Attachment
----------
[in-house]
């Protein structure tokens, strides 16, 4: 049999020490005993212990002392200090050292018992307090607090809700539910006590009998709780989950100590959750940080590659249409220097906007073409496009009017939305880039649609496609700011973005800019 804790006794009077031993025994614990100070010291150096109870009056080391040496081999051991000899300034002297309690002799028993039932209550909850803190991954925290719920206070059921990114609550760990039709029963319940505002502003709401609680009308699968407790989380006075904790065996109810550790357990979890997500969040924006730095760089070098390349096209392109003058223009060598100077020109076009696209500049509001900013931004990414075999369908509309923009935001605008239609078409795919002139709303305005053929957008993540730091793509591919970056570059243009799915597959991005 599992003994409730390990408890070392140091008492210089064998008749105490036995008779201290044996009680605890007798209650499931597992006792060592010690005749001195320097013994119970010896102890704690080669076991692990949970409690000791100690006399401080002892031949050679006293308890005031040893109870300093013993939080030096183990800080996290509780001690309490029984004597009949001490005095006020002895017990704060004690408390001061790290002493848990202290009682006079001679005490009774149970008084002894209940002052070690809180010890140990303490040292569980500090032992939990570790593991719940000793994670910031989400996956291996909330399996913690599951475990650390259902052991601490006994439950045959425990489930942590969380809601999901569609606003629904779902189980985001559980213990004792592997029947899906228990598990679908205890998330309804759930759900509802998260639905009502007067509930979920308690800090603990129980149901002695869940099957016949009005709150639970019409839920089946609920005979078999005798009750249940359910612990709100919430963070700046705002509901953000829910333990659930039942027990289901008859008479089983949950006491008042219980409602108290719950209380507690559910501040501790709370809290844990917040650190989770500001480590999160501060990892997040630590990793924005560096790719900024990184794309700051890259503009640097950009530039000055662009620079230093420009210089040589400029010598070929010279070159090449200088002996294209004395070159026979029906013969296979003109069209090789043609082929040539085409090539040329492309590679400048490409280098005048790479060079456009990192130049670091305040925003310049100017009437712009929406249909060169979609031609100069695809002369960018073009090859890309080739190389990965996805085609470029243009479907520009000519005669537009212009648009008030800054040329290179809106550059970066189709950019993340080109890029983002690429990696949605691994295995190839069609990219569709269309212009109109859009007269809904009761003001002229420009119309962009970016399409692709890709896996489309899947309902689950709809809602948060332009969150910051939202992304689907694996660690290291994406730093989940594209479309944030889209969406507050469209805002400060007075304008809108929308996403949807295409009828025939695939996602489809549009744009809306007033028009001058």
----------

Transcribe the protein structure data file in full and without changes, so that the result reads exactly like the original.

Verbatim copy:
[in-house]
């Protein structure tokens, strides 16, 4: 049999020490005993212990002392200090050292018992307090607090809700539910006590009998709780989950100590959750940080590659249409220097906007073409496009009017939305880039649609496609700011973005800019 804790006794009077031993025994614990100070010291150096109870009056080391040496081999051991000899300034002297309690002799028993039932209550909850803190991954925290719920206070059921990114609550760990039709029963319940505002502003709401609680009308699968407790989380006075904790065996109810550790357990979890997500969040924006730095760089070098390349096209392109003058223009060598100077020109076009696209500049509001900013931004990414075999369908509309923009935001605008239609078409795919002139709303305005053929957008993540730091793509591919970056570059243009799915597959991005 599992003994409730390990408890070392140091008492210089064998008749105490036995008779201290044996009680605890007798209650499931597992006792060592010690005749001195320097013994119970010896102890704690080669076991692990949970409690000791100690006399401080002892031949050679006293308890005031040893109870300093013993939080030096183990800080996290509780001690309490029984004597009949001490005095006020002895017990704060004690408390001061790290002493848990202290009682006079001679005490009774149970008084002894209940002052070690809180010890140990303490040292569980500090032992939990570790593991719940000793994670910031989400996956291996909330399996913690599951475990650390259902052991601490006994439950045959425990489930942590969380809601999901569609606003629904779902189980985001559980213990004792592997029947899906228990598990679908205890998330309804759930759900509802998260639905009502007067509930979920308690800090603990129980149901002695869940099957016949009005709150639970019409839920089946609920005979078999005798009750249940359910612990709100919430963070700046705002509901953000829910333990659930039942027990289901008859008479089983949950006491008042219980409602108290719950209380507690559910501040501790709370809290844990917040650190989770500001480590999160501060990892997040630590990793924005560096790719900024990184794309700051890259503009640097950009530039000055662009620079230093420009210089040589400029010598070929010279070159090449200088002996294209004395070159026979029906013969296979003109069209090789043609082929040539085409090539040329492309590679400048490409280098005048790479060079456009990192130049670091305040925003310049100017009437712009929406249909060169979609031609100069695809002369960018073009090859890309080739190389990965996805085609470029243009479907520009000519005669537009212009648009008030800054040329290179809106550059970066189709950019993340080109890029983002690429990696949605691994295995190839069609990219569709269309212009109109859009007269809904009761003001002229420009119309962009970016399409692709890709896996489309899947309902689950709809809602948060332009969150910051939202992304689907694996660690290291994406730093989940594209479309944030889209969406507050469209805002400060007075304008809108929308996403949807295409009828025939695939996602489809549009744009809306007033028009001058």